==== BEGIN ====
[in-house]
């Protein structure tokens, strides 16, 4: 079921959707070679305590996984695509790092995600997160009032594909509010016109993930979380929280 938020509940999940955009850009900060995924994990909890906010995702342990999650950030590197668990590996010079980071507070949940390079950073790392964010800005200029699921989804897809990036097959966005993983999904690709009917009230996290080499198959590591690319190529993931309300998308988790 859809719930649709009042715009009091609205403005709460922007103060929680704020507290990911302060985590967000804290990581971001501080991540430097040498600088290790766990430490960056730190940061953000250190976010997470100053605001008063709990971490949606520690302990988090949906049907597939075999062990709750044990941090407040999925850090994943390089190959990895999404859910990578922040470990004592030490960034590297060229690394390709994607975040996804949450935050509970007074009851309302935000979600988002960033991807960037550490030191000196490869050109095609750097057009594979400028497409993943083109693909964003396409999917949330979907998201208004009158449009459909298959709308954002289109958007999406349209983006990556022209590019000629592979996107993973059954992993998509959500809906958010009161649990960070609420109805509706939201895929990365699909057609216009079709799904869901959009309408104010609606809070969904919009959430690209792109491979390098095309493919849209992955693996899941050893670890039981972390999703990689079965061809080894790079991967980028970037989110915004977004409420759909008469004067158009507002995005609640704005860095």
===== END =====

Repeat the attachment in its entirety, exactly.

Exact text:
[in-house]
């Protein structure tokens, strides 16, 4: 079921959707070679305590996984695509790092995600997160009032594909509010016109993930979380929280 938020509940999940955009850009900060995924994990909890906010995702342990999650950030590197668990590996010079980071507070949940390079950073790392964010800005200029699921989804897809990036097959966005993983999904690709009917009230996290080499198959590591690319190529993931309300998308988790 859809719930649709009042715009009091609205403005709460922007103060929680704020507290990911302060985590967000804290990581971001501080991540430097040498600088290790766990430490960056730190940061953000250190976010997470100053605001008063709990971490949606520690302990988090949906049907597939075999062990709750044990941090407040999925850090994943390089190959990895999404859910990578922040470990004592030490960034590297060229690394390709994607975040996804949450935050509970007074009851309302935000979600988002960033991807960037550490030191000196490869050109095609750097057009594979400028497409993943083109693909964003396409999917949330979907998201208004009158449009459909298959709308954002289109958007999406349209983006990556022209590019000629592979996107993973059954992993998509959500809906958010009161649990960070609420109805509706939201895929990365699909057609216009079709799904869901959009309408104010609606809070969904919009959430690209792109491979390098095309493919849209992955693996899941050893670890039981972390999703990689079965061809080894790079991967980028970037989110915004977004409420759909008469004067158009507002995005609640704005860095």